Good Times on the South Side

Good Times on the South Side

Where do I start?

* Do I lead with the fact that the White Sox, with their impressive 9-3 victory over the Indians last night, have now won seven of their last eight games and are within 2 1/2 games of the first-place Tribe?

* Do I begin with 23-year-old Jose Quintana (pictured above), who now has had two impressive performances in the major leagues while never pitching above Class A before this year? He followed up his fine 5 2/3 innings as an emergency reliever in the May 7 twinbill at Cleveland with last night's performance--six innings, two runs, four hits and four strikeouts as he won in his first big league start--as a replacement for the injured John Danks.

* Do I  extol the virtues of the White Sox sluggers (A.J. Pierzynski, Adam Dunn, Dayan Viciedo) who went deep three times last night after the club hit five the night before?

* Do I marvel over Pierzynski, who seems to be enjoying the best year of his career with a .309 batting average, eight homers and 31 RBIs?

* Do I write about the fact that  Dunn, with a two-run homer, now has 15 along with 35 RBIs and a .962 OPS?

* Do I make note that it appears Viciedo, who now has nine home runs and a steadily rising BA,  has overcome his early season slump and is on his way to making a big difference in the Sox attack?

* Do I comment about the continued fine play from the leadoff spot by the one-time journeyman Alejandro De Aza, who went 2 for 4 with two RBIs, and is hitting at a .288 clip.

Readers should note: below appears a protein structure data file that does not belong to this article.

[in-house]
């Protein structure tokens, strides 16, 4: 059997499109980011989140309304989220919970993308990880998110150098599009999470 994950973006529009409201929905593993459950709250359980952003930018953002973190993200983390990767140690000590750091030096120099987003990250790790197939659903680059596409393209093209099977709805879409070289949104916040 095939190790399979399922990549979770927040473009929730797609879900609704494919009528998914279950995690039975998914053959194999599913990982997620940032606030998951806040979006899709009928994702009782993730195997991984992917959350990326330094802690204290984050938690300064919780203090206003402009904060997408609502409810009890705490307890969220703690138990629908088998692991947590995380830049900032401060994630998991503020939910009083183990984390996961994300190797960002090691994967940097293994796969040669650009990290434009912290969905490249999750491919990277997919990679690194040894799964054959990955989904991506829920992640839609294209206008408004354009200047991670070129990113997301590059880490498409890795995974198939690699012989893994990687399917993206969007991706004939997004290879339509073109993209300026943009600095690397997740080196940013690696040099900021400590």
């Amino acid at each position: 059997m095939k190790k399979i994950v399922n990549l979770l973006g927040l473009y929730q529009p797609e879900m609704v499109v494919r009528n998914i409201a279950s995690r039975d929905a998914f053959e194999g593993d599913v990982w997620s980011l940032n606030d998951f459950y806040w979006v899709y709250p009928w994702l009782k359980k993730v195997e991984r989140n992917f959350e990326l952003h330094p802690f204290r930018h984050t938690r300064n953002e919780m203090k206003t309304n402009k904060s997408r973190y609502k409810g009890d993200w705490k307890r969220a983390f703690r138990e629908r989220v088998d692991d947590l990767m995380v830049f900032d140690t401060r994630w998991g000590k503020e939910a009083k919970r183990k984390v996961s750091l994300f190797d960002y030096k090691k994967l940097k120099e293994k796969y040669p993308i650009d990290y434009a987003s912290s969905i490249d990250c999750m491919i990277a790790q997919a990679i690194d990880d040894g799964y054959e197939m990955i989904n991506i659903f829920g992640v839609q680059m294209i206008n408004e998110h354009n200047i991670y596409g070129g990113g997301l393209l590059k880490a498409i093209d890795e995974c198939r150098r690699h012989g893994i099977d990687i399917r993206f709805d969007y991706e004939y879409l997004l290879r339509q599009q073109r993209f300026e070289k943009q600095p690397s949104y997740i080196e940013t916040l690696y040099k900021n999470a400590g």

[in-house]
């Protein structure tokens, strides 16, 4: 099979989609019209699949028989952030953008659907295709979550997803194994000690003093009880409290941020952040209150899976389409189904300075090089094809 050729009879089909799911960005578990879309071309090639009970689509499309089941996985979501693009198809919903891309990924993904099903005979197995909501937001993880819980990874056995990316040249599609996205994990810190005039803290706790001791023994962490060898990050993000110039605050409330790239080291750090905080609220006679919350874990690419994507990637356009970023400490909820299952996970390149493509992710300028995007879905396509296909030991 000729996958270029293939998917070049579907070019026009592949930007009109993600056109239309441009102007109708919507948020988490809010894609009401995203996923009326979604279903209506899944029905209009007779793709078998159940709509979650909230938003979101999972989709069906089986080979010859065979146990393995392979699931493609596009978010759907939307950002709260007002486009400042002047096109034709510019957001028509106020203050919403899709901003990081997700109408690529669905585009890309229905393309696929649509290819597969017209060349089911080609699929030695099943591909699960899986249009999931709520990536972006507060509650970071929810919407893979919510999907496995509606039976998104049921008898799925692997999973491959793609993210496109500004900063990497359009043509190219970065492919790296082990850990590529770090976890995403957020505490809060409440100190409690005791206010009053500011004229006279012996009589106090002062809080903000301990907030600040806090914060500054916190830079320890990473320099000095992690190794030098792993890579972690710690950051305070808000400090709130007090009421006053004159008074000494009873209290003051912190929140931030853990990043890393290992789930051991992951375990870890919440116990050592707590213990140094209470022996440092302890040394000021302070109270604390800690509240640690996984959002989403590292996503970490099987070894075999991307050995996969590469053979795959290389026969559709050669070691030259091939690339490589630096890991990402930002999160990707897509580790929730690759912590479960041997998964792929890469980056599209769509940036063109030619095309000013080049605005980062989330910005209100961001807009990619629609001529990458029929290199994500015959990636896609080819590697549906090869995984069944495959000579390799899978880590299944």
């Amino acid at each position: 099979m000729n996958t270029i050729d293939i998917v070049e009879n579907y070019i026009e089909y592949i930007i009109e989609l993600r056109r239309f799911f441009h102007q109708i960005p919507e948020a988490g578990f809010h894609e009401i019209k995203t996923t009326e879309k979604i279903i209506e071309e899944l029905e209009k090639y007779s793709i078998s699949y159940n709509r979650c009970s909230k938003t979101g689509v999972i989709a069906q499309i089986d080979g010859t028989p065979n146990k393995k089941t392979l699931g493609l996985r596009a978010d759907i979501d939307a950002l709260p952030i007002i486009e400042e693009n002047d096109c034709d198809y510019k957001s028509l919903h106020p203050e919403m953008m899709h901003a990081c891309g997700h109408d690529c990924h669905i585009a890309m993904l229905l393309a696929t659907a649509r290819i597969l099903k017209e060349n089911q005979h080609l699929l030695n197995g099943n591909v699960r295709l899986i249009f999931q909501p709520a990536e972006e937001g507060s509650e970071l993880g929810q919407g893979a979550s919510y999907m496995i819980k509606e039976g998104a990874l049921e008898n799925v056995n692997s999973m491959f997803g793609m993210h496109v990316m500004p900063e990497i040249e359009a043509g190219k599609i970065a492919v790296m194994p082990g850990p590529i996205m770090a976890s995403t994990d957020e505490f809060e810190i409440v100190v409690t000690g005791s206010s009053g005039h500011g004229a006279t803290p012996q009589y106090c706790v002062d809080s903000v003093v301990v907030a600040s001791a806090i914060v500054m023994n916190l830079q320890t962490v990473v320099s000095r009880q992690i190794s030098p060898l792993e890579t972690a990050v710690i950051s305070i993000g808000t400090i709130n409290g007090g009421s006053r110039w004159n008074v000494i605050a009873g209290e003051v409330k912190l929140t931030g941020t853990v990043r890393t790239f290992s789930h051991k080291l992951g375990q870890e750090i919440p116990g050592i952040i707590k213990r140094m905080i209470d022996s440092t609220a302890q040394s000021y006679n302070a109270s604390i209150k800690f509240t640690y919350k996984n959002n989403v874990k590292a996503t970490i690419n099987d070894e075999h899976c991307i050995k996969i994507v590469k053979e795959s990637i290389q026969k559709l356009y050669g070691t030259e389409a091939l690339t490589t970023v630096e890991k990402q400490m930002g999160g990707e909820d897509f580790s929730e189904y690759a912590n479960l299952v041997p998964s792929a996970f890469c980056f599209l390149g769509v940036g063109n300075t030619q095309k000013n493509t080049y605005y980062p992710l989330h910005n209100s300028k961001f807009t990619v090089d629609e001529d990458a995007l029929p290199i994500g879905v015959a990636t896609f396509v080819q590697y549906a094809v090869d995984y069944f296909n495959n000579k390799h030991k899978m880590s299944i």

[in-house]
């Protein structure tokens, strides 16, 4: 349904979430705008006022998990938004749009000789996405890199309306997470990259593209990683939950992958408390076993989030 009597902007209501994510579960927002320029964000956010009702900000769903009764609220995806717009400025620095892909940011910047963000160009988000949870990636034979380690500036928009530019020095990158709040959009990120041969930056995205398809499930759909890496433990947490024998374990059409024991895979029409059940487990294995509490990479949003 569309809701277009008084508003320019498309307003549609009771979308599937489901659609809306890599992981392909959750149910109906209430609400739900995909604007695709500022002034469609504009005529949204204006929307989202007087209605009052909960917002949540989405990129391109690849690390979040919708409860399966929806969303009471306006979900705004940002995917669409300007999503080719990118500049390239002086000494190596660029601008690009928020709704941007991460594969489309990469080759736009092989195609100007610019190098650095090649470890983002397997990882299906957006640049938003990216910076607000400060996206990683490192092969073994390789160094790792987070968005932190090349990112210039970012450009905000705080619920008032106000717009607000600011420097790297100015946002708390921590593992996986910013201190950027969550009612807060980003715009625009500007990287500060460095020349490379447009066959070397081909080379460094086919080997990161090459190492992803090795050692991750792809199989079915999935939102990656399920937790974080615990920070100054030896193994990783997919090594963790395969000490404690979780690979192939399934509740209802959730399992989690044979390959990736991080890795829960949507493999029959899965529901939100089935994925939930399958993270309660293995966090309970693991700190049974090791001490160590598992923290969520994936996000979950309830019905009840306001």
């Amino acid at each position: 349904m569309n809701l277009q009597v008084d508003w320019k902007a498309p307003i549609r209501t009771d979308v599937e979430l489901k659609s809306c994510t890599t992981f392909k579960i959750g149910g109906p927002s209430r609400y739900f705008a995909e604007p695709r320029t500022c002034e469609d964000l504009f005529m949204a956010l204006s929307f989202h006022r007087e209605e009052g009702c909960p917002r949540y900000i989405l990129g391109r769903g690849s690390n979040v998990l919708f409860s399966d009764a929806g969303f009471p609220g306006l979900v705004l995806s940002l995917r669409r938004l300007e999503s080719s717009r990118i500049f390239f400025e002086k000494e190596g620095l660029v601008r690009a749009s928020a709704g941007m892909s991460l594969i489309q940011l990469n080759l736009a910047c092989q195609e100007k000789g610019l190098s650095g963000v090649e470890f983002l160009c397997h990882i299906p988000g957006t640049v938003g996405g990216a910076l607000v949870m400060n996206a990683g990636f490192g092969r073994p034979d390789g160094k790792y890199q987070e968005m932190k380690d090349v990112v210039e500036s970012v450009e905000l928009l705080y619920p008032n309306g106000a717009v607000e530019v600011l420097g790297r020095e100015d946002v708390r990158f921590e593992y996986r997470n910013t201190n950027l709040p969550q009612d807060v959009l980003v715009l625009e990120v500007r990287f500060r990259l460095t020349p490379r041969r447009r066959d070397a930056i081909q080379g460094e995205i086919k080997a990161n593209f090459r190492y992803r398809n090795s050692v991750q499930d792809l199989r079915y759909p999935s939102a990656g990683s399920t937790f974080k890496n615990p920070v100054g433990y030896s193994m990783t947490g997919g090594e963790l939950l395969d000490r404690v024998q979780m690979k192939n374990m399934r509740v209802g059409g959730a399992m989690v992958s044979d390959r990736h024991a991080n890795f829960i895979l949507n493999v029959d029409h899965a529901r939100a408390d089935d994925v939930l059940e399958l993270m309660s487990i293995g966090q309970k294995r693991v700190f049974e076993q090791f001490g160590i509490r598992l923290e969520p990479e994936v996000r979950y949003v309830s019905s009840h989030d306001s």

* Do I mention the improved defense, exemplified last night with "web gems" by Gordon Beckham and Alexei Ramirez?

The truth is wherever I start and wherever I end, the result will be the same. The Sox are a team on the verge of convincing the skeptics they are for real.



We didn't realize it then, but November 11, 1998 stands as one of the landmark dates in White Sox history. It was on that day when the Sox acquired Paul Konerko from the Cincinnati Reds for outfielder Mike Cameron.

Konerko has pretty much done it all in a White Sox uniform:

--The captain of a World Series champion

--The 2005 American League Championship Series MVP

--A five-time All-Star

--406 home runs (40 or more twice, 30 or more seven times)

--1,288 runs batted in (100 or more six times)

--2, 083 hits

--a .284 lifetime batting average (.300 or better four times)

With all that and more, Konerko has already established himself as one of the franchise's all-time elite players. And because of his team-first persona and what he has meant to the South Siders I would be surprised if anyone else ever wears No. 14 in a White Sox unform. Respected baseball Jon Heyman went so far as to tweet as recently as yesterday that he thinks Konerko is the most underrated player of all time

Now, as if he needed to do any more to legitimize his stellar career, Paulie is chasing a batting title this year, leading the league with a .381 mark. In the history of the Sox only Hall of Famer Luke Appling (1936 and 1943) and future Hall of Famer Frank Thomas (1997) have won batting crowns. I wouldn't put it past the captain, even at age 36, to add his name to that list.

And to think that Tommy Lasorda traded Konerko to the Reds, saying at the time that the former Dodger No. 1 draft pick would never hit 20 homers in a season.


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